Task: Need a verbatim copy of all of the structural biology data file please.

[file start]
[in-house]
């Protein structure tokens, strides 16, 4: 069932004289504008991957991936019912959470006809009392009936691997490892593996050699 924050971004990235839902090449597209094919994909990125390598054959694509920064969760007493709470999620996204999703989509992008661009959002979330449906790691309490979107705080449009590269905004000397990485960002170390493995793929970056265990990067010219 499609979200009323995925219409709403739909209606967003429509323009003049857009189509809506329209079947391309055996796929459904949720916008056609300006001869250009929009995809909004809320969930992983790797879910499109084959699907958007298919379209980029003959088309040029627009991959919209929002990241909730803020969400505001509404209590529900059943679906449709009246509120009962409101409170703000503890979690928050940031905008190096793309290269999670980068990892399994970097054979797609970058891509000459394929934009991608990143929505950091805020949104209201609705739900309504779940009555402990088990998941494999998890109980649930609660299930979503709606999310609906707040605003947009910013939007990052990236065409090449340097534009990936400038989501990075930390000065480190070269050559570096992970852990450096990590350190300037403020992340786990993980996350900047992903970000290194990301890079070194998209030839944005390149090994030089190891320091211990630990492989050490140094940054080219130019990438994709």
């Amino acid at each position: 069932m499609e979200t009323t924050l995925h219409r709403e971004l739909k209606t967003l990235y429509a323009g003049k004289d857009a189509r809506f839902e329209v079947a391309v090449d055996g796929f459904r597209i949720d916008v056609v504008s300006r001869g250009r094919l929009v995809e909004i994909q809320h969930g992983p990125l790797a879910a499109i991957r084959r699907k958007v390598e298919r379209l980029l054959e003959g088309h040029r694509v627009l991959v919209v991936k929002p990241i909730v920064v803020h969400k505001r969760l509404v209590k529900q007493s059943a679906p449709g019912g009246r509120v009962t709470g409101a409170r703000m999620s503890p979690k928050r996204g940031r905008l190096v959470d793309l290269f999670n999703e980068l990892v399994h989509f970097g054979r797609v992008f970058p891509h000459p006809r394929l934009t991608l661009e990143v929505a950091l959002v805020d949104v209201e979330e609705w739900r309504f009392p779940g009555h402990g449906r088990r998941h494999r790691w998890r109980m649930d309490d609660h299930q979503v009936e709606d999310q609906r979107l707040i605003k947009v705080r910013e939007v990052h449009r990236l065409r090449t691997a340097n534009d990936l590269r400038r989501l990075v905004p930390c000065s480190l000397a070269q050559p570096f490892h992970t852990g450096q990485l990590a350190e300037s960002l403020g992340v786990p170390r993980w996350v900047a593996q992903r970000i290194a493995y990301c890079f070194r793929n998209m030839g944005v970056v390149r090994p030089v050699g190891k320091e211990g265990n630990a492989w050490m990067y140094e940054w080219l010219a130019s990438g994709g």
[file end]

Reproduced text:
[in-house]
């Protein structure tokens, strides 16, 4: 069932004289504008991957991936019912959470006809009392009936691997490892593996050699 924050971004990235839902090449597209094919994909990125390598054959694509920064969760007493709470999620996204999703989509992008661009959002979330449906790691309490979107705080449009590269905004000397990485960002170390493995793929970056265990990067010219 499609979200009323995925219409709403739909209606967003429509323009003049857009189509809506329209079947391309055996796929459904949720916008056609300006001869250009929009995809909004809320969930992983790797879910499109084959699907958007298919379209980029003959088309040029627009991959919209929002990241909730803020969400505001509404209590529900059943679906449709009246509120009962409101409170703000503890979690928050940031905008190096793309290269999670980068990892399994970097054979797609970058891509000459394929934009991608990143929505950091805020949104209201609705739900309504779940009555402990088990998941494999998890109980649930609660299930979503709606999310609906707040605003947009910013939007990052990236065409090449340097534009990936400038989501990075930390000065480190070269050559570096992970852990450096990590350190300037403020992340786990993980996350900047992903970000290194990301890079070194998209030839944005390149090994030089190891320091211990630990492989050490140094940054080219130019990438994709």
């Amino acid at each position: 069932m499609e979200t009323t924050l995925h219409r709403e971004l739909k209606t967003l990235y429509a323009g003049k004289d857009a189509r809506f839902e329209v079947a391309v090449d055996g796929f459904r597209i949720d916008v056609v504008s300006r001869g250009r094919l929009v995809e909004i994909q809320h969930g992983p990125l790797a879910a499109i991957r084959r699907k958007v390598e298919r379209l980029l054959e003959g088309h040029r694509v627009l991959v919209v991936k929002p990241i909730v920064v803020h969400k505001r969760l509404v209590k529900q007493s059943a679906p449709g019912g009246r509120v009962t709470g409101a409170r703000m999620s503890p979690k928050r996204g940031r905008l190096v959470d793309l290269f999670n999703e980068l990892v399994h989509f970097g054979r797609v992008f970058p891509h000459p006809r394929l934009t991608l661009e990143v929505a950091l959002v805020d949104v209201e979330e609705w739900r309504f009392p779940g009555h402990g449906r088990r998941h494999r790691w998890r109980m649930d309490d609660h299930q979503v009936e709606d999310q609906r979107l707040i605003k947009v705080r910013e939007v990052h449009r990236l065409r090449t691997a340097n534009d990936l590269r400038r989501l990075v905004p930390c000065s480190l000397a070269q050559p570096f490892h992970t852990g450096q990485l990590a350190e300037s960002l403020g992340v786990p170390r993980w996350v900047a593996q992903r970000i290194a493995y990301c890079f070194r793929n998209m030839g944005v970056v390149r090994p030089v050699g190891k320091e211990g265990n630990a492989w050490m990067y140094e940054w080219l010219a130019s990438g994709g």